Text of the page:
LTE will be the workhorse for many years. Additionally, let's consider the fact that many of the use-cases being discussed at MWC will initially be served by LTE, not 5G. In the enterprise market, the use of LTE in unlicensed (or lightly licensed, like the US's CBRS) bands is often called private LTE. The main difference between unlicensed LTE and licensed LTE is that with unlicensed, the enterprise can work directly with enterprise-focused VARs, resllers, solutions providers and complementary equipment suppliers, while with licensed LTE, the enterprise will need to work directly with its local mobile service provider who owns the spectrum, likely ensuring that the operators becomes the prime integrator of the project, or at least part of it. Private LTE will therefore have fewer parties involved (no operator), lower monthly costs (no operator) and will likely get the project to completion faster (fewer parties and a prime vendor/contractor/solutions-provider with expertise in the enterprise's vertical market). So, why not consider unlicensed/lightly-licensed LTE instead of licensed 5G to achieve the goals illustrated in many of the 5G use cases at MWC?
Where will WiFi lose out? If it has wheels or wings on it, Wi-Fi is not your friend - look to cellular.
To conclude, yes, 5G will fit some very exciting use-cases, especially those for low-latency applications. These are indeed exciting and deserve attention. We see it this way for the wireless industry: if the things involved have wheels or wings, or are of such high value that you must use cellular, there's a good chance LTE will cut it. And next, it makes sense to consider using unlicensed spectrum - which is just emerging as viable for many uses.
Today I attended the Extreme Analyst day at the NASDAQ in New York.
Extreme’s 4Q18 switch revenue grew over 10% and in our preliminary view of 4Q18, it took share. The company highlighted over 30,000 customers and over 6,000 partners in a one-Extreme approach that has integrated the acquisitions of Avaya and Brocade.
The company also highlighted that in 4Q18 it saw nearly 20 deals over $1M which is indicative of a rebound in its' business from large enterprises. We believe the company is maintaining a good portion of its' Extreme and Avaya installed based.
Extreme emphasized software as a driver for higher margin sales. We agree, software is the general direction of where campus switching is going with vendors looking to get incremental revenue from software instead of hardware. We have maintained for over two years now that campus switching would be a positive growth market led by software to help manage a more converged (Unified Access) market. We also see IoT and the inclusion of securing and monitoring IoT traffic as an additional growth drive for the campus market.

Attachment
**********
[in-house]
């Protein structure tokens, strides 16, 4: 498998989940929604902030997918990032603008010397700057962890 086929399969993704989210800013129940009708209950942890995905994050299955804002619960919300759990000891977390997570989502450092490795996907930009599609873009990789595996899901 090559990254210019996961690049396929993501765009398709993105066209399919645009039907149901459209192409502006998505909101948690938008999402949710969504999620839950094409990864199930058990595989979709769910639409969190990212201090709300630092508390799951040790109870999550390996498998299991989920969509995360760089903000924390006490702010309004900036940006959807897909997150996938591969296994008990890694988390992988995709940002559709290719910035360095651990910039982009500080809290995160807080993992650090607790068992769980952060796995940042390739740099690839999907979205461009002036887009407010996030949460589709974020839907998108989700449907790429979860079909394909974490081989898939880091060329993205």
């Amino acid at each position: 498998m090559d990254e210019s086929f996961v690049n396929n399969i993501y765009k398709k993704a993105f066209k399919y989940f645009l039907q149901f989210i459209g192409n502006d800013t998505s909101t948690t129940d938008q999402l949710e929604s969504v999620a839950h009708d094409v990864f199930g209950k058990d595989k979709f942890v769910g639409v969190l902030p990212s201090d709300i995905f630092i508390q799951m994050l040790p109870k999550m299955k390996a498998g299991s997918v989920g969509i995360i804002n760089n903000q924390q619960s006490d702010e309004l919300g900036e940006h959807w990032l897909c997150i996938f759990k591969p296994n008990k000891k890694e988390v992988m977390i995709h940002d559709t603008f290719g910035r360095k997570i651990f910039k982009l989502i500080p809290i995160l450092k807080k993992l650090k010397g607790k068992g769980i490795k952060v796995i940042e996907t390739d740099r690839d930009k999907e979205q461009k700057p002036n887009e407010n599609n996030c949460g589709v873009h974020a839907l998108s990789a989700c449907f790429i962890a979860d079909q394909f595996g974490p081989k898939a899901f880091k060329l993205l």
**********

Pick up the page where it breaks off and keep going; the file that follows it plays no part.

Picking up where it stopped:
Today, Amazon announced that it will acquire eero, a consumer mesh WiFi equipment company that as of 3Q18 had 13% revenue share. In 3Q18, the consumer mesh WiFi market measured just over $150M, which was up just over 34% Y/Y. The number one player by revenue was NETGEAR in 3Q18, followed very closely by Google, who had retained the number one spot for the 5 quarters before 3Q18. Now, with Amazon's acquisition of eero, just three players will have well over 3/4th of the consumer mesh WiFi market. What's interesting here is that two Internet titans, Google and Amazon, are attempting to disrupt the consumer networking market that up till 2015 was dominated by hardware players such as NETGEAR, Linksys, TP-Link, D-Link (consumer WiFi vendors) and adjacent players such as Technicolor, Arris, Huawei, ZTE and Nokia (Broadband Customer Premises Equipment vendors).
So, what does it mean that now both Amazon and Google are battling for primacy in the home networking market?
It is complementary to their interactive speaker business. Both Amazon and Google have introduced various hardware products for the home, but most successful have been both of their interactive speaker products, which for Amazon has been the Echo and Dot and for Google Home. These speakers are generally in an "always-on" mode, which allow them to listen to all sounds nearby, and which also means they are generally always connected to the WiFi devices in the home. By always being connected, these speakers consume much of the available WiFi bandwidth in the home, deteriorating the available spectrum for other devices. One obvious solution, which is being made available by wireless chip giant, Qualcomm, is to integrate WiFi chips with speaker chips. That's the direction that both Amazon and Google may pursue - to integrate Home with Google WiFi and Echo with eero. This will mean that multiple WiFi mesh devices will also represent multiple interactive speakers in the home, all while combating the over-use of WiFi spectrum in the home.